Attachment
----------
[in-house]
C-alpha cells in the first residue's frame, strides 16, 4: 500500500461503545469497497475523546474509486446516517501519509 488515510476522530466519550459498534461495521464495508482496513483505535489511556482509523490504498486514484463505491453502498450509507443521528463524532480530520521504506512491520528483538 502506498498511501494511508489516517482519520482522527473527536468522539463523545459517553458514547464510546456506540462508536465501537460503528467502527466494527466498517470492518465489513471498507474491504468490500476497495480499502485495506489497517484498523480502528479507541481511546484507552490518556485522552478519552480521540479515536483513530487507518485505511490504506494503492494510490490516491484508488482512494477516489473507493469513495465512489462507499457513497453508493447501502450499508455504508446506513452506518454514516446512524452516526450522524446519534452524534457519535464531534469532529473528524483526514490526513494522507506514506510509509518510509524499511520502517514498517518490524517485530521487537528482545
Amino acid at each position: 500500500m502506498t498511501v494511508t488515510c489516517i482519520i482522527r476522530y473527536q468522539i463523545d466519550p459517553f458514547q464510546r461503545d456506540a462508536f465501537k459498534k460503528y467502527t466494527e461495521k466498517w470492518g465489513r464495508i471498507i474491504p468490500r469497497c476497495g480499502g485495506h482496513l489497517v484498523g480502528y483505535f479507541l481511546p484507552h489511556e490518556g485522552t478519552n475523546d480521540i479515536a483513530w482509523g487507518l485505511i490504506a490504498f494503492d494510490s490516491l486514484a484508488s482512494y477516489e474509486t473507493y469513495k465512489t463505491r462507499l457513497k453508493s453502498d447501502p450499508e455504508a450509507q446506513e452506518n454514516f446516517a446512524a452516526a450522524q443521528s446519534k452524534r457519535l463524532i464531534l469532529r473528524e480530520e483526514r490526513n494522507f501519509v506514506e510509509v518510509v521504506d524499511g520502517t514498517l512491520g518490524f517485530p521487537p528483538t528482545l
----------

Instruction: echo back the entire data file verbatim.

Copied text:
[in-house]
C-alpha cells in the first residue's frame, strides 16, 4: 500500500461503545469497497475523546474509486446516517501519509 488515510476522530466519550459498534461495521464495508482496513483505535489511556482509523490504498486514484463505491453502498450509507443521528463524532480530520521504506512491520528483538 502506498498511501494511508489516517482519520482522527473527536468522539463523545459517553458514547464510546456506540462508536465501537460503528467502527466494527466498517470492518465489513471498507474491504468490500476497495480499502485495506489497517484498523480502528479507541481511546484507552490518556485522552478519552480521540479515536483513530487507518485505511490504506494503492494510490490516491484508488482512494477516489473507493469513495465512489462507499457513497453508493447501502450499508455504508446506513452506518454514516446512524452516526450522524446519534452524534457519535464531534469532529473528524483526514490526513494522507506514506510509509518510509524499511520502517514498517518490524517485530521487537528482545
Amino acid at each position: 500500500m502506498t498511501v494511508t488515510c489516517i482519520i482522527r476522530y473527536q468522539i463523545d466519550p459517553f458514547q464510546r461503545d456506540a462508536f465501537k459498534k460503528y467502527t466494527e461495521k466498517w470492518g465489513r464495508i471498507i474491504p468490500r469497497c476497495g480499502g485495506h482496513l489497517v484498523g480502528y483505535f479507541l481511546p484507552h489511556e490518556g485522552t478519552n475523546d480521540i479515536a483513530w482509523g487507518l485505511i490504506a490504498f494503492d494510490s490516491l486514484a484508488s482512494y477516489e474509486t473507493y469513495k465512489t463505491r462507499l457513497k453508493s453502498d447501502p450499508e455504508a450509507q446506513e452506518n454514516f446516517a446512524a452516526a450522524q443521528s446519534k452524534r457519535l463524532i464531534l469532529r473528524e480530520e483526514r490526513n494522507f501519509v506514506e510509509v518510509v521504506d524499511g520502517t514498517l512491520g518490524f517485530p521487537p528483538t528482545l